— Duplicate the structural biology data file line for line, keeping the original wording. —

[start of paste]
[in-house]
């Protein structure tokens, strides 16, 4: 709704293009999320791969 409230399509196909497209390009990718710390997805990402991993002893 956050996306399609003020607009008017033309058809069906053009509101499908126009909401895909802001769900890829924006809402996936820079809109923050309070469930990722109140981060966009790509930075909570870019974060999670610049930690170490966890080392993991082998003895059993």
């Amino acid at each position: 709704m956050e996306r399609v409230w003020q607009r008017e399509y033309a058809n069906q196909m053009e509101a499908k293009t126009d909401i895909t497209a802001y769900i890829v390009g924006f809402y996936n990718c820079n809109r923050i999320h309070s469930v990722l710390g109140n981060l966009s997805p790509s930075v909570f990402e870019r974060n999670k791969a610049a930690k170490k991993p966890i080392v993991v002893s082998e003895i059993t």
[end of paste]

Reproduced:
[in-house]
């Protein structure tokens, strides 16, 4: 709704293009999320791969 409230399509196909497209390009990718710390997805990402991993002893 956050996306399609003020607009008017033309058809069906053009509101499908126009909401895909802001769900890829924006809402996936820079809109923050309070469930990722109140981060966009790509930075909570870019974060999670610049930690170490966890080392993991082998003895059993």
């Amino acid at each position: 709704m956050e996306r399609v409230w003020q607009r008017e399509y033309a058809n069906q196909m053009e509101a499908k293009t126009d909401i895909t497209a802001y769900i890829v390009g924006f809402y996936n990718c820079n809109r923050i999320h309070s469930v990722l710390g109140n981060l966009s997805p790509s930075v909570f990402e870019r974060n999670k791969a610049a930690k170490k991993p966890i080392v993991v002893s082998e003895i059993t």